Can New Research Help You Avoid the Same Fate?
As a young boy, I was very close to my grandparents – to my grandfather especially. I really looked up to him. He had sold his business, a cotton seed oil mill, in 1960 at the age of 53. The sale netted him enough money that he figured he could retire young(ish). That gave him the freedom to spend lots of time with me. Some of my earliest memories are of playing in the tree house he built for me in the yard of their beautiful home. When I was 6 years old (1974), he and my grandmother moved from their nice home into a nice apartment. Losing my tree house was not cool. Several years later, they moved again – this time into a smaller, less nice apartment. By the time I was in high school, my widowed grandmother moved yet again into an even smaller, not-nice-at-all apartment. This was when I learned the ugly truth that their money was all gone. How did this happen? What could have prevented it? Those questions ate at me. It all seemed so unfair. After college, I joined Merrill Lynch as a financial adviser and dedicated my practice to helping retirees avoid my grandparents’ fate.
At Merrill I worked with over 100 retiree clients. Most considered themselves “old” and “rich”. That gave them a false sense of security that they’d never be “old” and “broke” one day. I’d explain to many of them that they weren’t really that old. After all, a 65-year old couple has a joint life expectancy of 23 years. (This means there’s a 50% probability that the surviving spouse will live LONGER than 23 years.) My grandmother passed away 40 years after my grandfather sold the business and retired. That’s enough time for inflation to deplete even a large portfolio without careful planning. Most importantly, I learned that managing portfolios isn’t ultimately about numbers. It’s about the quality of a life. Watching someone you love slowly downgrade their comforts/freedoms/dignity year by year is painful.
Fortunately, there’s a growing body of legitimate academic research that’s helping advisers and their clients make better decisions. One notable eyebrow-raiser is a recent paper published in the Journal of Financial Planning by Jack DeJong, PhD and J.H. Robinson.* Their research suggests that constantly rebalancing your portfolio may do more harm than good. It’s been practically unquestioned dogma that periodic rebalancing to maintain a constant asset allocation is the most efficient way to manage portfolios. This assumption is thus embedded in conventional retirement planning forecasts. DeJong and Robinson, however, contend that investors who depend on their portfolio for income may be better off not rebalancing. One alternative is a “Guardrail Strategy”, in which stocks are not sold after negative return years. An even better option might be a “Bonds/Cash First” withdrawal strategy, in which retirees draw income first from cash and bonds. Both alternatives result in an increasingly unbalanced portfolio, yet may substantially lower your odds of running out of money. The following hypothetical shows how dramatically this simple change can improve your portfolio’s sustainability. Switching to a Bonds/Cash First withdrawal strategy lowers the risk of going broke in retirement from a 65% probability to a mere 3% probability:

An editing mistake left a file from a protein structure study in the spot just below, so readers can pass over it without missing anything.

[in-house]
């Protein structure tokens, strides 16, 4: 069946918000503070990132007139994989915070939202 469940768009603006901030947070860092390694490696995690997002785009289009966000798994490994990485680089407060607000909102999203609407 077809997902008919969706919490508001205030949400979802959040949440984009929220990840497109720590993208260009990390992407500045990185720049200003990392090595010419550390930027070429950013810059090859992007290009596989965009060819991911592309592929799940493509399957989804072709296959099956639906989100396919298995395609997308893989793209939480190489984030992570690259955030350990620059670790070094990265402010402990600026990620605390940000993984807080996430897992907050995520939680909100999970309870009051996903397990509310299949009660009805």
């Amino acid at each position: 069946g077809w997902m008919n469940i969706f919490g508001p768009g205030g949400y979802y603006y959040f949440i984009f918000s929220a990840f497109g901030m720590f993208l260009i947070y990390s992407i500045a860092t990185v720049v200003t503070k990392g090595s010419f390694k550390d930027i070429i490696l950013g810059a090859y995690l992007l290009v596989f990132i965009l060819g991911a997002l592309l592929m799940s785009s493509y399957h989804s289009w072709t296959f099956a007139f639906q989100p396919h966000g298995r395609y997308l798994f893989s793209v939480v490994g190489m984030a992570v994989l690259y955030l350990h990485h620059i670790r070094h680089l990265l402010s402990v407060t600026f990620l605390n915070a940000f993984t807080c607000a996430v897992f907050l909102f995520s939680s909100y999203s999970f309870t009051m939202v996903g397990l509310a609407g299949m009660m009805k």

Fortunately, DeJong and Robinson have turned the software they used for their research into a tool for advisers and their clients called NestEgg Guru. I’ve licensed the software and made it available so that you can run your own scenarios HERE. It’s super easy to use and literally takes less than a minute to enter your assumptions (confidentially – I don’t see your data). I’ve used it to run a lot of “what ifs” (including the ones in this example above) and have been shocked by some of the results.
Though Dr. DeJong is an academic, Mr. Robinson is a seasoned financial adviser. I salute this combination of theorist and practitioner, since such a pairing can yield real world conclusions that help real world people. Their paper covers a lot of ground; I only touched on the most unique conclusions above. Even if subsequent research finds fault with or reaches different conclusions from DeJong and Robinson’s paper, their work has contributed to our profession’s search for truth. As with medical science, even failed R&D produces learning and thus progress toward ultimate truth. My salute, then, to both of these gentlemen for their contributions.
Please reach out if I can help you or someone you care about design a plan that maximizes their odds of success and minimizes the odds of the fate my grandparents endured.
Yours in the Field,
Frank Byrd, CFA
* DeJong, Jack C., and John H. Robinson. 2017. “Determinants of Retirement Portfolio Sustainability and Their Relative Impacts.” Journal of Financial Planning 30 (4): 54–62.
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